demonstrated in previous reports of face-to-face and online in-
terventions. We hypothesized that participation in the interven-
tion would result in significantly greater overall quality of life
ever, given positive outcomes and high quality of life in women
be significant interactions between baseline levels of distress
and subsequent effects of intervention, such that participants
with high levels of distress prior to the study would be most
likely to benefit from participation.
A secondary aim of the study was to evaluate linguistic pat-
terns predictive of improved quality of life among participants
in the intervention. Given the findings pertaining to word use
efforts, we hypothesized that greater levels of expression of fear
and sadness and greater evidence of cognitive processing in the
of life. In addition, because the intervention itself was designed
discussion of specific medical treatments and procedures, we
Volume 30, Number 1, 2005
Breast Cancer Online Support 55
further hypothesized that higher levels of expression of health-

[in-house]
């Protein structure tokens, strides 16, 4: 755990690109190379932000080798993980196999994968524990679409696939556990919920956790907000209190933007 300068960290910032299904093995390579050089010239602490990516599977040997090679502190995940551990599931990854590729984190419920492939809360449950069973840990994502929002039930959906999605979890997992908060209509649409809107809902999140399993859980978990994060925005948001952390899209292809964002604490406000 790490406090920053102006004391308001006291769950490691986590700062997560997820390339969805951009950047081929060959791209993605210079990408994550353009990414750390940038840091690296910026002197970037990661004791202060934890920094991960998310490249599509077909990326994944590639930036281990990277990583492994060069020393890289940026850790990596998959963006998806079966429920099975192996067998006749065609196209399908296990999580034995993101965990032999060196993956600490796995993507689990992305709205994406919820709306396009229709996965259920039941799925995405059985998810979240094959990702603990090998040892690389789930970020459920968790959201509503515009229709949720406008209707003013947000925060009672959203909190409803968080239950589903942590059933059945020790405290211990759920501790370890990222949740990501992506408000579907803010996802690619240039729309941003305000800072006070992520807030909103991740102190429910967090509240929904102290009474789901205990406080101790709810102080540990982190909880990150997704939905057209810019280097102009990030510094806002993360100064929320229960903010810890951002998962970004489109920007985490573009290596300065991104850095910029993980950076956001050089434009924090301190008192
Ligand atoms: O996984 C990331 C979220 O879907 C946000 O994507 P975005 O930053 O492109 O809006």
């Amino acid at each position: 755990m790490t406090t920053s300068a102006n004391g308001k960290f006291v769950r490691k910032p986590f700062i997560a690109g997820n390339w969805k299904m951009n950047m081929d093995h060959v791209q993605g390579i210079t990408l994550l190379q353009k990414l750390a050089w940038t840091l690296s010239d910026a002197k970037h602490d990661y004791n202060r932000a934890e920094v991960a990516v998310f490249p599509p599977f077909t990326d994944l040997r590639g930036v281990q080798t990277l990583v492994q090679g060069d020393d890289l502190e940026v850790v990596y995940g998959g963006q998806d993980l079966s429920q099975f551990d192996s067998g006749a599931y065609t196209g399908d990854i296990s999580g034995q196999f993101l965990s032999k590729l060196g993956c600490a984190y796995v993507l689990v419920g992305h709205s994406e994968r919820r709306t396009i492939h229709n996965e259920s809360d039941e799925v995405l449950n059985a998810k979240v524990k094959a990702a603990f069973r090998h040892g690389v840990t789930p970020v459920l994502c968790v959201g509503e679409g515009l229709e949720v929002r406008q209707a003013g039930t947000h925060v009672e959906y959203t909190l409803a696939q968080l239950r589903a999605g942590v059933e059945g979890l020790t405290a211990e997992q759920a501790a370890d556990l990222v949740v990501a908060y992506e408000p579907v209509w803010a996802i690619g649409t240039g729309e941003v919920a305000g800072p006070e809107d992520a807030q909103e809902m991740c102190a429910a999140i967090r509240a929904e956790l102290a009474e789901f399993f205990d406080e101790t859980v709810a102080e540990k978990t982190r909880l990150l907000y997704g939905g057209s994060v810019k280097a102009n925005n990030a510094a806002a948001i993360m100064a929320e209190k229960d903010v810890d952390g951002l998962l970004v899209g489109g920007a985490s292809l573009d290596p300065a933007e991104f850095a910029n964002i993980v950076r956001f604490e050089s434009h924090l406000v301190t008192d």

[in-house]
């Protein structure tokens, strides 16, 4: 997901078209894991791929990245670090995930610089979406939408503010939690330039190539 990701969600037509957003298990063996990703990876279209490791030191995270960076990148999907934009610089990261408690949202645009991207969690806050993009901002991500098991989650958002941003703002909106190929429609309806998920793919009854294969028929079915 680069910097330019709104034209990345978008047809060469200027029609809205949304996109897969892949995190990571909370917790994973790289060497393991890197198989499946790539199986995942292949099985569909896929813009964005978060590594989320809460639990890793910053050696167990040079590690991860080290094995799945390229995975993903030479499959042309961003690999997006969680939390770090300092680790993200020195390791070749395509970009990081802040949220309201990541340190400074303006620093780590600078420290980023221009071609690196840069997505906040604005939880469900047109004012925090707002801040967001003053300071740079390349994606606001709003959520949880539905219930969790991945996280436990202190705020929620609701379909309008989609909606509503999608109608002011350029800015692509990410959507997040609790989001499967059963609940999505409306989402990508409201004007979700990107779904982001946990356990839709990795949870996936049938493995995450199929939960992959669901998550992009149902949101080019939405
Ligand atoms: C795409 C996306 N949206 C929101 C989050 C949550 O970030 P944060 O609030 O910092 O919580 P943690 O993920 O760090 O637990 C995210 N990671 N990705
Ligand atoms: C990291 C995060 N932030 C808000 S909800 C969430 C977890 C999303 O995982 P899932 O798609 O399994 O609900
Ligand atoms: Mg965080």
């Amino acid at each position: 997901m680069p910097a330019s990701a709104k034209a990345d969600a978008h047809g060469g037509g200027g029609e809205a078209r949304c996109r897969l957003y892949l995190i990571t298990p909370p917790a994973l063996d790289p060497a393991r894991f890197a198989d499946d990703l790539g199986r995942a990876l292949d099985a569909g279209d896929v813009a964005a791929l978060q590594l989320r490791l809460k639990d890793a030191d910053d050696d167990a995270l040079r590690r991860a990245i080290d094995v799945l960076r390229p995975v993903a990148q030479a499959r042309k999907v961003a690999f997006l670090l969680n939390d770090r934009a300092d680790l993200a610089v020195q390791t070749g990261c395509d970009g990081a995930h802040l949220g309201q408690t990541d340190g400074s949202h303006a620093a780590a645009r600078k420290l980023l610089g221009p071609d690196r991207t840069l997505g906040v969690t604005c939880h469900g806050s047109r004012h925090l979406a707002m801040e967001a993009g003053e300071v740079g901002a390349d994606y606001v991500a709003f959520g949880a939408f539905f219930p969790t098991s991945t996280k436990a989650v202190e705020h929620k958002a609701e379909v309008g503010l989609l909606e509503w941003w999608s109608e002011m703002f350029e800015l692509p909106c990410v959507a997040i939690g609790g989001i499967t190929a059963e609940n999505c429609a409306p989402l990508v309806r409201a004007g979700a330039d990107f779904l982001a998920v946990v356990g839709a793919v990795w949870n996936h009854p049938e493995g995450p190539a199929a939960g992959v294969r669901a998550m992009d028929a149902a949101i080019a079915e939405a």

related concerns (e.g., tumor characteristics, treatments, etc.)
could detract from use of the coping exercises and would be as-
sociated with less improvement in quality of life over time.
At the outset of the study, women with histologically con-
ble for participation in the study. After randomization, it was
discovered that a small number of participants were most likely
Stage 0 or Stage 3 given their self-reported medical histories.
Because these participants expressed a strong desire to be in the
study and believed that they had early-stage breast cancer, they
were included in the study (see Table 1). Women were not ex-
cluded on the basis of medical treatment, time since diagnosis,
or previous psychiatric history. Participants were recruited pri-
marily through direct patient contact with consecutively sched-
uled patients at a Hematology/Oncology outpatient clinic at a
Additional recruitment efforts are described elsewhere in detail
(5). Survivors who expressed an interest in participating in the
teristics of their disease and to administer informed consent. Of
the 154 survivors who expressed initial interest in participating
in the study, 23 (14.9%) elected not to participate after being
given further information about the study, 24 (15.6%) could not
be reached after repeated telephone calls and e-mail messages,
11 (7.1%) did not feel comfortable enough using a computer to
ticipation in a competing trial (see Figure 1). Those participants
who remained interested after speaking by telephone with the
primary investigator (n = 95) provided consent and later re-
ceived a baseline assessment by mail. Participants who com-
pleted the baseline assessment (n = 62; a 65.3% response rate